Meet the Therapist: Felicia Cameron
What attracted you to become a therapist?
If we have adverse early childhood experiences, the impact can continue through adolescence and into adulthood. Early mental health difficulties, experiences of substance misuse, relationship difficulties are all key things that can bring people to therapy.
I was attracted to train as a counsellor to help people overcome these difficulties.
Where did you train?
I completed my BSc Degree in cognitive behavioural therapy (CBT) at Stratford university centre, and I have worked in various drug and alcohol services since 2006 including Rugby House, Touchstone and Westminster drugs project, where I completed my NVQ Level 3 in health and social care. I continue to evolve as a therapist through continued professional development.
Can you tell us about the type of therapy you practise?
Imagine that three people witness a traumatic event, at the same time.
The first person is angry, because she believes she could have done something sooner to prevent it. The second person is anxious, because he feels the victims may be badly hurt. The third person is triggered by an acute stress response and flees.
These three different emotional reactions all arise in response to the same event. This is one of the core ideas of cognitive behavioural therapy, that our reactions to events are powerfully influenced by the way we view the event. Your perception of an event is as important as the event itself; the way you think will affect the way you feel.
CBT teaches clients that we have more ways of seeing a situation and that their perception is a matter of choice. Also CBT helps clients develop and maintain a more helpful way of tackling their problems in the future.
I also chose CBT because it deals with the here and now.
How does CBT help with symptoms of anxiety?
The goal of CBT is to identify the negative ways a person thinks about an event, and the belief they put behind it.
CBT is effective because it teaches you skills, changing the way you think so you can change the way you feel.
Life is an emotional rollercoaster – CBT can help you learn to ride it safely through its ups and downs.
What sort of people do you usually see?
I see young people from age 14 onwards, individuals, adults, older adults, couples.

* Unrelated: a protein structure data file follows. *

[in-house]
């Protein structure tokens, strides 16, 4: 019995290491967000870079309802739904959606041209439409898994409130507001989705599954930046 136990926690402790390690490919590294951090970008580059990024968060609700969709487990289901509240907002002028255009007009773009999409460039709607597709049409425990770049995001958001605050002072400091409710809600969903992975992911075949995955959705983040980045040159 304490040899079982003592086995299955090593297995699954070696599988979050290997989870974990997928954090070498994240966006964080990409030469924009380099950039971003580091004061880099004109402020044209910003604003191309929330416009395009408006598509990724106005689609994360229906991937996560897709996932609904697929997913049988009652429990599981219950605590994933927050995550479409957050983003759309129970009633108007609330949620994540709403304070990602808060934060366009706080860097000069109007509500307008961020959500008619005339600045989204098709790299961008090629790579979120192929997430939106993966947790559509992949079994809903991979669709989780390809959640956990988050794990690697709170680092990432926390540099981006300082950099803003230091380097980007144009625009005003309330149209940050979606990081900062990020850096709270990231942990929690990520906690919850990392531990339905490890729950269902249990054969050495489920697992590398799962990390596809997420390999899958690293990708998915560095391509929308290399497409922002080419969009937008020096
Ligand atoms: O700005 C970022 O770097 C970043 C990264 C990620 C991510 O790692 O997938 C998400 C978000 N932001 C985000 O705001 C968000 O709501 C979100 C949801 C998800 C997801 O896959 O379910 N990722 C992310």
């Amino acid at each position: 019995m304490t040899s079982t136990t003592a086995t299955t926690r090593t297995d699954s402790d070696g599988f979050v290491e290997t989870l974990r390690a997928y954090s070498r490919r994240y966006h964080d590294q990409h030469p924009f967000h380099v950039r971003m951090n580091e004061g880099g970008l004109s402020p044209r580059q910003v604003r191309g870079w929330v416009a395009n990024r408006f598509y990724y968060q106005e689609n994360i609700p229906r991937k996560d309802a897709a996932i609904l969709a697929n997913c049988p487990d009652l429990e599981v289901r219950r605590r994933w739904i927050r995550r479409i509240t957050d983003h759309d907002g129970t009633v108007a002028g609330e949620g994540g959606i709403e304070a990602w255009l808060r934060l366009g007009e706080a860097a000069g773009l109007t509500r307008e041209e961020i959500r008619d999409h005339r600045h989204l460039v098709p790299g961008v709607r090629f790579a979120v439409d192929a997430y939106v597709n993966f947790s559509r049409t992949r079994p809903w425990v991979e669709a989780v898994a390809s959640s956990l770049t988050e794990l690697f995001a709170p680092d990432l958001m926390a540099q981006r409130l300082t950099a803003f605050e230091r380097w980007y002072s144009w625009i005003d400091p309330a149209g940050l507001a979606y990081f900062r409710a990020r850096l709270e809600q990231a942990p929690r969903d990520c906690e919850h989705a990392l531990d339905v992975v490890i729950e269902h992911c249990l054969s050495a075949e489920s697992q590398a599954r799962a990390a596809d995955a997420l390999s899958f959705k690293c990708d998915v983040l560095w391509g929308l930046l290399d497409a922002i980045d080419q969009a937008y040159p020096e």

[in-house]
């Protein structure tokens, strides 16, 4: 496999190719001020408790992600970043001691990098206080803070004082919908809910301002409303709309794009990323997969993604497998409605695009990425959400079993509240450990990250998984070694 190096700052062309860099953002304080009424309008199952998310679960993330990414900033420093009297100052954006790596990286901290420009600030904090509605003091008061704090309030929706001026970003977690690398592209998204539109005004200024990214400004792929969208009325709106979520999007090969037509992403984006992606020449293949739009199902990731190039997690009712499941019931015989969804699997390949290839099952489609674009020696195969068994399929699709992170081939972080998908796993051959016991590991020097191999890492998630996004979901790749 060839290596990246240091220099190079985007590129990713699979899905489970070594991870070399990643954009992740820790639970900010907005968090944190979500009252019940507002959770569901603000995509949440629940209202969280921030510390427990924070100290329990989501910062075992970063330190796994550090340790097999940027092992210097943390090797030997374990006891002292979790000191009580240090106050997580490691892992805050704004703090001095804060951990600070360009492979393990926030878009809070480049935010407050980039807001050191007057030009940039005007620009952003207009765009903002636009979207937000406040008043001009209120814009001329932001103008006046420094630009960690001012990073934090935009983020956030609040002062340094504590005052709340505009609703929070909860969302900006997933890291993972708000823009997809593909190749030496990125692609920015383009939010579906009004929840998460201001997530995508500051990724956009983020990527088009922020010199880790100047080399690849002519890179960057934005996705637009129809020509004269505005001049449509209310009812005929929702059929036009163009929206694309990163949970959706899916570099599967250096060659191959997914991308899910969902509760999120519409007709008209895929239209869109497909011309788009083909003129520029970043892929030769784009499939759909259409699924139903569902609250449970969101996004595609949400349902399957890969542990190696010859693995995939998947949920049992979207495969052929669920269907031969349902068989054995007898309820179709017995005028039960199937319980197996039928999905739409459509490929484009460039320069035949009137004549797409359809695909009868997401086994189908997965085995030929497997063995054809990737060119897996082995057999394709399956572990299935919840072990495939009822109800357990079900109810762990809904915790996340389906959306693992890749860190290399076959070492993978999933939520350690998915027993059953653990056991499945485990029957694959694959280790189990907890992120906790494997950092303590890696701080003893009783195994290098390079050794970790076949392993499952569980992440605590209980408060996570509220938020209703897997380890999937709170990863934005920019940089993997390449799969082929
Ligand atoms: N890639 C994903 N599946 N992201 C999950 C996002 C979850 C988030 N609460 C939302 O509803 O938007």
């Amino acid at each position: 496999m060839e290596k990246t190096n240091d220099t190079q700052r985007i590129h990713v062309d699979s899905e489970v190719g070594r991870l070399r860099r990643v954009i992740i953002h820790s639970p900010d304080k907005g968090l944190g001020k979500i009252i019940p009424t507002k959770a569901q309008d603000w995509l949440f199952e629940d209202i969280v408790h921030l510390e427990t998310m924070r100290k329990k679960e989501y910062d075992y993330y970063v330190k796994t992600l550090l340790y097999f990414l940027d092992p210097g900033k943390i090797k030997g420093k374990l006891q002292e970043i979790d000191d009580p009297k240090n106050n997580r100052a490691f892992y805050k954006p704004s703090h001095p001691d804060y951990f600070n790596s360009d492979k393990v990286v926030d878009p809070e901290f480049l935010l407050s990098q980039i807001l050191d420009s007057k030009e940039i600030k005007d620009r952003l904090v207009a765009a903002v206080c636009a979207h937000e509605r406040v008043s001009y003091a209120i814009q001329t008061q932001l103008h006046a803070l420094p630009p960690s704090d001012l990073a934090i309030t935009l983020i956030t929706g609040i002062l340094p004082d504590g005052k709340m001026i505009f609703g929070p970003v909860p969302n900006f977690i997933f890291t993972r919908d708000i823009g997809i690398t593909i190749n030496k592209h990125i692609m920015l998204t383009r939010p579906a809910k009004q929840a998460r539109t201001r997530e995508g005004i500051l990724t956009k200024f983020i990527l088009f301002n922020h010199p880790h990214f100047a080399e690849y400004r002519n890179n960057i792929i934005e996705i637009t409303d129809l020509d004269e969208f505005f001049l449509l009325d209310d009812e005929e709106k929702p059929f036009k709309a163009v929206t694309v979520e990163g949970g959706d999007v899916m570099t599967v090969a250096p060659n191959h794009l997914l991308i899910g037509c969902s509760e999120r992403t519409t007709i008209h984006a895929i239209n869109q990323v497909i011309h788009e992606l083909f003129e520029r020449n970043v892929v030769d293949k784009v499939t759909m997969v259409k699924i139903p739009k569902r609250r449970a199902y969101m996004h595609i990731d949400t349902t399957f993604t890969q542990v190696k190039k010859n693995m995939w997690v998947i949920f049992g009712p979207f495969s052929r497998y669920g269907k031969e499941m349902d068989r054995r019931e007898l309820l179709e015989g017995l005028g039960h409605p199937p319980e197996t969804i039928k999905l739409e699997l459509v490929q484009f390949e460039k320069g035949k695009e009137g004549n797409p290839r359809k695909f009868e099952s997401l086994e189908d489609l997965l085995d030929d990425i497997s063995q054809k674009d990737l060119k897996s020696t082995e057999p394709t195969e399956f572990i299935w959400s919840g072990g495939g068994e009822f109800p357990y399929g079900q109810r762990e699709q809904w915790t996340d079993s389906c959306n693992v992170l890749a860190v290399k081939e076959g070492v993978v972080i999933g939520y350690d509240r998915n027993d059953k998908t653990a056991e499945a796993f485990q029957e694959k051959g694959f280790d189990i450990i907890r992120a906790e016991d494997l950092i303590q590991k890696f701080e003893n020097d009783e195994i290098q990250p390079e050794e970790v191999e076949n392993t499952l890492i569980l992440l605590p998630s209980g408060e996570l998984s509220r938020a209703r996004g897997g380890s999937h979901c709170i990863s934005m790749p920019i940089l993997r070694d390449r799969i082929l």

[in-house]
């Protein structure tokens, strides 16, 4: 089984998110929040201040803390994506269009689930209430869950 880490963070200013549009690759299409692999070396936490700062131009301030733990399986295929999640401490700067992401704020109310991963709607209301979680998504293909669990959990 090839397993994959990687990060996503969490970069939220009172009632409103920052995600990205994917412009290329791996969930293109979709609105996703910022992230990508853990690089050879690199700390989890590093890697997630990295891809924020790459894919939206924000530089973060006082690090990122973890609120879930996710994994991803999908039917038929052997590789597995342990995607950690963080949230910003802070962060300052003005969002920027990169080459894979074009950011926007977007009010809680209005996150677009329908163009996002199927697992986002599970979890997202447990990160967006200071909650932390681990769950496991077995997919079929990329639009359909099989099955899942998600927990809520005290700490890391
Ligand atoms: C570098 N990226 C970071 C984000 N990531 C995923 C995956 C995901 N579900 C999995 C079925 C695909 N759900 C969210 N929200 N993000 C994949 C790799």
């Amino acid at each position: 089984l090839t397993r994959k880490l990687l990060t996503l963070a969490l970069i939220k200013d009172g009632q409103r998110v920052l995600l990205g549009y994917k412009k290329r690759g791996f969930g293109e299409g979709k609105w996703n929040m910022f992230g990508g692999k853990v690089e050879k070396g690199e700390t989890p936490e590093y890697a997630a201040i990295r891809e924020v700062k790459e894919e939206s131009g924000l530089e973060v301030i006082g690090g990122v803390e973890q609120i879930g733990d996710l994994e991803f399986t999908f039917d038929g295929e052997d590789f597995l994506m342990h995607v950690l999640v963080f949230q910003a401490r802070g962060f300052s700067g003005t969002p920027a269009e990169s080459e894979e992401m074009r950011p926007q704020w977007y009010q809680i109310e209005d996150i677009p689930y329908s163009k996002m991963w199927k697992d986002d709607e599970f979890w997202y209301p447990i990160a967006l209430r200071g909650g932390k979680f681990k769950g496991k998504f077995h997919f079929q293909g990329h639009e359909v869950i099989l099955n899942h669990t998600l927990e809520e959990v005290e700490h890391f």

And the difficulties that I can help with:
- Bipolar disorder
- Eating disorders
- Health anxiety
- Low self-confidence and low self-esteem
- Obsessive compulsive disorder
- Panic attacks
- Post-traumatic stress disorder
- Postnatal depression
- Relationship difficulties
- Seasonal affective disorder (SAD)
- Sexual, physical and emotional abuse
- Suicidal thoughts
- Work-related stress
- Young carers
- Personality disorders
What do you like about being a therapist?
I love helping people learn about themselves and teaching them to become their own therapist, equipping them with the tools they need for a happier life.
I love providing a confidential space, where trust can be built and clients feel safe. I like seeing clients make progress and work towards their goals.
What is less pleasant?
Knowing a client’s story and the intensity of what they have been through, as well as some clients' reluctance or hesitation regarding attending therapy and how long they have been trying, painfully, to work through their problems themselves.
How long have you been with welldoing.org and what you think of us?
Only a short time, however, what I like about the site and what they offer: the free counselling help for NHS staff and the meet the therapist interviews, which are an excellent way of understanding what the therapist is about and how they practise. All in all, welldoing.org is a very established, fundamental platform for providing helping professional the opportunity to support others.
Do you ever suggest books or apps to clients?
I often set 'homework', this allows clients to test and modify their thoughts and beliefs in real-life situations.
This usually includes a mixture of cognitive tasks, such as reading, listening, writing and imagery, and also behavioural tasks including activity scheduling, graded task assignments and experiments.
What you do for your own mental health?
I go for slow walks in a beautiful green scenery. I enjoy watching old films and documentaries. I enjoy cooking and inventing new dishes, finding out what ingredients work well together.
I enjoy talking with others about various things and learning new things. And working with clients to achieve a more balanced life.
You are a therapist in Goodmayes. What can you share with us about seeing clients in that area?
I work in Goodmayes. It is a suburban area, surrounded by different cultures and a lot of parks and it is quiet a peaceful place to live. However, my client base is from across the country, and currently due to Covid 19 and restrictions, I am working remotely, online.
What Is your consultation room like?
White and grey, with healthy plants. It is warm and comfortable; it provides confidentiality in terms of both sound and vision.
What do you wish people knew about therapy?
That it is a slow process. That we aren't doctors and cannot solve the problem straight away.
That when I am having a session with you, I am focused on just you.
And that their problem does not define who they are; making that first step is the beginning of a much brighter future.
What did you learn about yourself in therapy?
My mental health and wellbeing are especially important.
I can overcome situations if I work on them.
And all counselling approaches are effective.